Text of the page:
Conflict, compassion and commitments – the delicate dance of every leader

There’s a delicate dance that every leader must do.

While running a business or home, there are functional requirements. Things have to get done in order to make the whole thing work. But there’s a conflict that happens when we introduce people and their complexities into the mix.

If you run a mechanical business, cars need to be serviced, purchase orders written, and clients scheduled. This is a necessity of the business and what makes it viable. However, what happens when you have a staff member whose daughter just got diagnosed with an incurable disease? How do you keep the clients happy who now, wont get their car serviced this week?

On the home front, you know that shopping needs to be done, washing sorted, dinner prepared, and kids ferried to after school activities. But what happens when your son has an epic melt down on the way home and feels like everyone hates him. His response to the situation is beyond all reasonable proportions and it’s obvious nothing is going to get done while he’s discombobulating.

How can you be the compassionate, supportive and kind person you want to be AND still meet the functional demands of your work or home?

Let me say up front. I get it wrong every day. I want to be kinder, slower and more engaged with the people in my life, but the practical requirements often get in the way and trip me up.

Here are some things I try to focus on in the tricky moments.

  • Recognise the moment for what it is. A shit storm- in a teacup- being stirred by a monkey- on a unicycle. The universe couldn’t have written this stuff, but we have to accept the random challenges being slung at us, one day at a time. While my kids were little I lived by the mantra “There is only this moment, and it too shall pass” to remind me that life is constantly changing and I just need to hang on for the ride.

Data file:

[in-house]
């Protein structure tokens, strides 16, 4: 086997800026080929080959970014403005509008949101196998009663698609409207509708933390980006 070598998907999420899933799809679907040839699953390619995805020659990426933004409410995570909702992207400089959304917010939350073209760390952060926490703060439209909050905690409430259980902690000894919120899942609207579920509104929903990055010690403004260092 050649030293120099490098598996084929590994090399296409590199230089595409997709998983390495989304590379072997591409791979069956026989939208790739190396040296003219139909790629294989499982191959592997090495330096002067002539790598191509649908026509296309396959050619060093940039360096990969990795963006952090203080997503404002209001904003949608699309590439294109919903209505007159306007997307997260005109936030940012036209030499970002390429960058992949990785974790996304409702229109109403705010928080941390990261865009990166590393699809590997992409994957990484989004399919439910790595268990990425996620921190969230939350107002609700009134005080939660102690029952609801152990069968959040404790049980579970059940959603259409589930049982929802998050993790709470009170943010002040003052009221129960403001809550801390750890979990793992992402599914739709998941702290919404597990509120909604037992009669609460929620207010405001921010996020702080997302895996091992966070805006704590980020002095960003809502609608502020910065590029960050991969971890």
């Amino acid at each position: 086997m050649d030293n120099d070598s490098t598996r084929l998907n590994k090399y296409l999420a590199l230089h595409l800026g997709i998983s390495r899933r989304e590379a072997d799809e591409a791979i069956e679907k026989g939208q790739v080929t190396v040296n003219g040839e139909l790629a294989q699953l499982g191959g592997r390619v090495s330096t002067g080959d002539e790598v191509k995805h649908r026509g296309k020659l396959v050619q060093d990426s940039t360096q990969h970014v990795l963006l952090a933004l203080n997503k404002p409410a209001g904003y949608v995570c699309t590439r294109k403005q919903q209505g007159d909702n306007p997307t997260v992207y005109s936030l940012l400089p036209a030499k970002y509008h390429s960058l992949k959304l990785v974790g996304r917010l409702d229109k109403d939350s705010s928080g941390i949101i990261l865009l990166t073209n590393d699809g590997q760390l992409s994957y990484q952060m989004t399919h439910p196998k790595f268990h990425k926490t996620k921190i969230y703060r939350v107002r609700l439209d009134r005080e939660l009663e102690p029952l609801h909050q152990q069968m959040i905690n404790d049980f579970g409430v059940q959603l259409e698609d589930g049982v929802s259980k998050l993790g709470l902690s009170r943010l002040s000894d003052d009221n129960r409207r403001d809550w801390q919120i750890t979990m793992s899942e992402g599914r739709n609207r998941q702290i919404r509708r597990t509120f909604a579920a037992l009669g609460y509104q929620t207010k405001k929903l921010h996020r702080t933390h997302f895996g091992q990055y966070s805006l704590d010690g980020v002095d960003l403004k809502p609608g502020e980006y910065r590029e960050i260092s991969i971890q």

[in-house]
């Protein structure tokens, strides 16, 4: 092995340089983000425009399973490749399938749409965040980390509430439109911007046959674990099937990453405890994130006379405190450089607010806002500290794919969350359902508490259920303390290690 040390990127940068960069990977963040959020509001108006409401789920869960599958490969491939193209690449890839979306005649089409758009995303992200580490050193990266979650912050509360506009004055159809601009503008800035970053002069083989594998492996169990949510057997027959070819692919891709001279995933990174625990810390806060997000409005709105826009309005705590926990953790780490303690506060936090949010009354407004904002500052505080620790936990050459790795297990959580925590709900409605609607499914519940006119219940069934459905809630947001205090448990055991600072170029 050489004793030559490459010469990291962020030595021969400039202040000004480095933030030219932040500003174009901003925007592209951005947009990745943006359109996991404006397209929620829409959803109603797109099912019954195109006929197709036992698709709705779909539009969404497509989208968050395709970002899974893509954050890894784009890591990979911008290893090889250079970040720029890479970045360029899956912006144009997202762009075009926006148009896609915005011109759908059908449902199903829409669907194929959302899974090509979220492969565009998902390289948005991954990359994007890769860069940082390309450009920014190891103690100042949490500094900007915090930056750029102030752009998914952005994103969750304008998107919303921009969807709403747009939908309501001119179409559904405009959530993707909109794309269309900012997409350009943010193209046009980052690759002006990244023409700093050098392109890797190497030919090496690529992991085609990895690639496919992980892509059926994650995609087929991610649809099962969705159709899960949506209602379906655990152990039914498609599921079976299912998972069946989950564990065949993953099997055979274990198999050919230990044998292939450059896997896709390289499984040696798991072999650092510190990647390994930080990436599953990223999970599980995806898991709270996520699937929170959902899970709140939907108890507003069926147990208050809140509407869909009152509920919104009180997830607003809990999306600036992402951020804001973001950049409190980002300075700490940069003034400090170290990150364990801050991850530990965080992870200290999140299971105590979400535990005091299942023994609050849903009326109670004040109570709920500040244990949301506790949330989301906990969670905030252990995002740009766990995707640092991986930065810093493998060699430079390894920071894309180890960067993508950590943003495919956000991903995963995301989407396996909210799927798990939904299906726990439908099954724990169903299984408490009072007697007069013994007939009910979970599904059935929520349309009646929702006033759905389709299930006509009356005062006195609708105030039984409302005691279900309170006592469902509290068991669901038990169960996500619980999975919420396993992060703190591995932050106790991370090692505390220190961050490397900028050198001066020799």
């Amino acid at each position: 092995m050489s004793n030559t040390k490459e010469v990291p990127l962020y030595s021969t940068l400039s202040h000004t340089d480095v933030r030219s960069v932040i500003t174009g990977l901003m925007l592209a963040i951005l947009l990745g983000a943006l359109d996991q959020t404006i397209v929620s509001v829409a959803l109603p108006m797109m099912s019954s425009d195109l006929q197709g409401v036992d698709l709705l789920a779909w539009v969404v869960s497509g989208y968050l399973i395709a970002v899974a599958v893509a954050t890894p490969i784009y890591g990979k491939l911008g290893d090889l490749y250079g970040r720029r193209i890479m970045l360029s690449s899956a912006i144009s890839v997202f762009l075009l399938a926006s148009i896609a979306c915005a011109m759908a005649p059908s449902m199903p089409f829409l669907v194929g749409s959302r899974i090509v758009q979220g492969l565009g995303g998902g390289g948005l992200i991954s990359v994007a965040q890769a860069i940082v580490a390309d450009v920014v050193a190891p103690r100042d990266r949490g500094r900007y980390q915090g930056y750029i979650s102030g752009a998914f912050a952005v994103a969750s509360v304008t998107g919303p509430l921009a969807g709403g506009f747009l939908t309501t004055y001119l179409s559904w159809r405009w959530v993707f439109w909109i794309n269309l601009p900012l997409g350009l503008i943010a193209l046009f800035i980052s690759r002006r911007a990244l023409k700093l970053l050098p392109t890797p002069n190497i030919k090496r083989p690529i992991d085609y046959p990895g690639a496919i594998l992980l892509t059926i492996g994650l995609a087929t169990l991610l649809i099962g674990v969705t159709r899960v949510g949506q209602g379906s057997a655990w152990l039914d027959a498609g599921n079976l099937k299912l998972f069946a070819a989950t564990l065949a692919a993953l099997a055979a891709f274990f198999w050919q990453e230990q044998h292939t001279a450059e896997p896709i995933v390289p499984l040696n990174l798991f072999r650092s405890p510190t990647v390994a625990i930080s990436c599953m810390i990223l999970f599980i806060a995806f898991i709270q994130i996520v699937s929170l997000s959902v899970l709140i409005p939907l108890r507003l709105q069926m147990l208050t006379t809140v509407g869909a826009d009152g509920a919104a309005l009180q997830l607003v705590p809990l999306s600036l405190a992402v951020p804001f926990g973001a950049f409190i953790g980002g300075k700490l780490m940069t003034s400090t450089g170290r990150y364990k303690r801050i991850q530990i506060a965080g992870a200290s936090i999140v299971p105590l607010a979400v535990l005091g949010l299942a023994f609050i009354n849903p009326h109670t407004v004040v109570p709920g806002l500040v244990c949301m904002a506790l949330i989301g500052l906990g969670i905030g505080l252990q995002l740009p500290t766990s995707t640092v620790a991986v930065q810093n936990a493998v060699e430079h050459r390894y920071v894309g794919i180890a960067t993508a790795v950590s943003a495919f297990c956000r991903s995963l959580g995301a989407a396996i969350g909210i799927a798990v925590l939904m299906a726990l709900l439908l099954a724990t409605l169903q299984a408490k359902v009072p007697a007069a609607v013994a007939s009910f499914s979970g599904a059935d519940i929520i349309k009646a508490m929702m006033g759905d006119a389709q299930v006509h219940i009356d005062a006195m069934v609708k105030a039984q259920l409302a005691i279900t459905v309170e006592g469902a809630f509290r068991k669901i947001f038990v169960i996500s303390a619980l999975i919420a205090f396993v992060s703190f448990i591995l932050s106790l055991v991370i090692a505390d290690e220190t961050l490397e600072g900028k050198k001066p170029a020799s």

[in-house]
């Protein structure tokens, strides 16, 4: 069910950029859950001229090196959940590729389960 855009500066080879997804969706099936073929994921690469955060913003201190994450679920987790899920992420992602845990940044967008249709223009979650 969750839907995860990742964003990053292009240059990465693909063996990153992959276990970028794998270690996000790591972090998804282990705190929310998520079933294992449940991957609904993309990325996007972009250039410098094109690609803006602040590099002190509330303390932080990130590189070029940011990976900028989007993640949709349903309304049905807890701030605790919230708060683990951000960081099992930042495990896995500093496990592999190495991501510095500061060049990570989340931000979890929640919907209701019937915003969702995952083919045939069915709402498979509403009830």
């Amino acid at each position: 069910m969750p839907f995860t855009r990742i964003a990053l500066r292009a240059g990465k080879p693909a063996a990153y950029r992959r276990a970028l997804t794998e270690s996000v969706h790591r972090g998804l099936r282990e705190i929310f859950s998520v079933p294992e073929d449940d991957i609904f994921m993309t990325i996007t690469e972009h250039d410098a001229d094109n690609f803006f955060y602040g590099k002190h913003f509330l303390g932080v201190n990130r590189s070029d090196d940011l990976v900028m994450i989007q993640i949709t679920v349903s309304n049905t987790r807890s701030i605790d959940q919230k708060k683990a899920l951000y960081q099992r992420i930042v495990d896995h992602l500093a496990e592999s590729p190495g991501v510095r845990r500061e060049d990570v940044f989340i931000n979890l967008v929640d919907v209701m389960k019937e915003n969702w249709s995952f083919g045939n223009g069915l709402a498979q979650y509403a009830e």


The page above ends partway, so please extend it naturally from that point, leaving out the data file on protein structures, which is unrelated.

• Slow it down a little. Most situations, both in the office and at home are not life threatening. While there are certainly practical requirements, realistically, no one’s going to die if they don’t get done. Getting a little distance and perspective can help us focus on what matters in the moment and help us to make the hard decisions. In five years, what part of this situation are you likely to remember?
  • Get OK with getting it wrong. We all want to be kind, helpful AND meet all our obligations. Realistically, these things are going to be in conflict because the world isn’t perfect and, I’m not sure about you, but I’m certainly not perfect either. Cut yourself some slack and let go of trying to keep everyone happy. You can’t… and that’s not you failing, that’s just life.
  • Where you can, put the relationship first. “But which relationship?” I hear you say. That’s hard to figure out, and I’m sorry I can’t make the decision for you. What I do know is that allowing your head to try work through it is only part of the answer. Sometimes sitting quietly and listening to your intuition can give you a clarity that your head could never see.
  • Ask yourself “What action will I regret the least?” While the reality of conflicting demands is never easy, this is something that could give you a quick answer. Are you likely to regret putting your staff or kids first? It’s worth pondering isn’t it.

I’m sorry there’s not a clear answer, but I hope it’s a little help in shifting your perspective and helps you make a positive decision for everyone involved.

When all else fails, you can always borrow my mantra “There’s only this moment, and it too shall pass.” Good luck.